Merlin Falcon Red-Tailed Hawk Wolves Ravens Raptors Rehab Refuge
Merlin

I would be a falcon and go free. I tread her wrist and wear the hood, Talking to myself, and would draw blood.
William Dunbar, My Mother Would Be a Falconress

Merlin - female
Merlin, female, right, by Kevin McKenzie


Merlin
Falco columbarius
Order: Falconiformes
Family: Falconidae
Genus: Falco

The Merlin, or “Pigeon Hawk”, is a smaller stockier member of the falcon family, slightly larger than the kestrel or “Sparrow Hawk”, with males about 5.5 ounces, and females about 8 ounces, with a wing span of about two feet. Merlins usually Summer in Canada and the northern US, and their Winter range reaches from the Western US down to Mexico, and the northeastern rim of South America. Though Merlins are not common anywhere, and even more uncommon in the Adirondacks, we’ve saw three in 2009, two during the nesting and rearing season.

  Merlins are also found in Europe and Asia. In Europe they were used extensively in falconry, and were considered suitable for “lady” falconers.

  Merlins are generally monogamous, and breed in open country, often taking over abandoned hawk and crow nests. Those males who migrate return to their breeding grounds before the females, and then defend the chosen nest site and surrounding area vigorously against other males, and small raptors generally. Ironically, this sets up a kind of safety zone for the small song birds the Merlin preys upon, since the presence of the Merlin discourages other raptors from taking up residence, and if the Merlin chooses an old crows nest, for example, in a tree at the edge of a wooded area, odds are he'll be hunting in a more open, shrubby area. Not hunting in your nesting area, is also a security tactic, because it reduces the chances that the raptor will be observed by predators around the area of the nest.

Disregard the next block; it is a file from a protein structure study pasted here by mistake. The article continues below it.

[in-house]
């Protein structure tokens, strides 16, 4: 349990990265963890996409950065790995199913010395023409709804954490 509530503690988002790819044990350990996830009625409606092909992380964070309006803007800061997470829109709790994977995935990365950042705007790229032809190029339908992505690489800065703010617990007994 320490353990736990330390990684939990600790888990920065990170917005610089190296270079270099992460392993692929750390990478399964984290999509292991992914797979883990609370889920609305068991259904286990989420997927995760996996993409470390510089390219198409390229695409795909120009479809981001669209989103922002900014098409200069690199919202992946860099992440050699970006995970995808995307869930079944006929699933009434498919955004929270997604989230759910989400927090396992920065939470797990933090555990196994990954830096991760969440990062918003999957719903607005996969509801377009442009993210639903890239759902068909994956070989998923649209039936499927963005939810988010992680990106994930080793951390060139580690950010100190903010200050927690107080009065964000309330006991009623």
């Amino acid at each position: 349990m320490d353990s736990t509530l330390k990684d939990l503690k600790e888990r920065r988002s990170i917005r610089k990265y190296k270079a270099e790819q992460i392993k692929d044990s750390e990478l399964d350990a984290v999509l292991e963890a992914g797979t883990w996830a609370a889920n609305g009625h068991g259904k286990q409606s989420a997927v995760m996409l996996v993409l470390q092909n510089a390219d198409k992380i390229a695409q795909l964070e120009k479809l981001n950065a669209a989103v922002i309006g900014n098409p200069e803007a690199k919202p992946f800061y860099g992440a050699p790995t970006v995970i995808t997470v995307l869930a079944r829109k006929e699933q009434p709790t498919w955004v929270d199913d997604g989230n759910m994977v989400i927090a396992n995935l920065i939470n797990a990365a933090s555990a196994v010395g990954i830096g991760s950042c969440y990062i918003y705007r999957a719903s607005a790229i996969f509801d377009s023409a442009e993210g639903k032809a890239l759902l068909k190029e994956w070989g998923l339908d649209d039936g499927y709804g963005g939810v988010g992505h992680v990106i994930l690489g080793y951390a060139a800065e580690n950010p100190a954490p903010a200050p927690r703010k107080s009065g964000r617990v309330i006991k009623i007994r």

The female returns and lays up to six eggs over two day intervals, any time from early April to June, depending on how far north the Merlin's territory is. The eggs hatch at interval within the 25 to 32 days of incubation, mainly by the female, but with occasional help from the male. The male  generally avoids the nest, leaving food for the female within her range of sight.  Fledglings  are catching insects within 2 weeks, and small songbirds within 6 weeks.

  They prey chiefly on small birds, such as sparrows, finches and swallows, which they surprise and grab while flying swiftly just above ground level, continuing right through at the same speed if the quarry is missed. A pair of breeding merlins may work as a team, with the lead merlin flushing the prey, and the second merlin seizing it in midair. Insects, such as dragonflies make up about a sixth of their prey, while small rodents and snakes are less frequent targets. Merlins are clever and aggressive, and often hunt like sharp shinned and Cooper's hawks, making sneak attacks around and near tree trunks. Merlins have been observed shadowing farm tillers, sharp shinned hawks, or other sources which may flush small birds. Merlins will also grab flying insects, small mammals and reptiles.

Steve

WEndy treats injured Merlin
Wendy treats injured Merlin
Photo by Steve Hall

Merlin RangeMerlin by Jon Van Erve
Merlin with song bird, photographed at Trout Landing Cottage, by Jon Van Erve

Merlin Falcon Foundation
An excellent Merlin educational site
"Cinammon" with Jonas
Cinammon with Jonas
"Cinammon", a Merlin, with Jonas Borkholder, Volunteer & Sub-permittee
by Meghan
CinammonCinammon
Cinammon
by Wendy



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Adirondack Wildlife Refuge
Adirondack Wildlife Refuge & Rehabilitation Center

Steve & Wendy Hall
PO Box 555, 977 Springfield Road, Wilmington, NY 12997
Toll Free: 855-Wolf-Man (855-965-3626)
Cell Phones: 914-715-7620 or 914-772-5983
Office Phone: 518-946-2428
Fax: 518-536-9015
Email us: info@AdirondackWildlife.org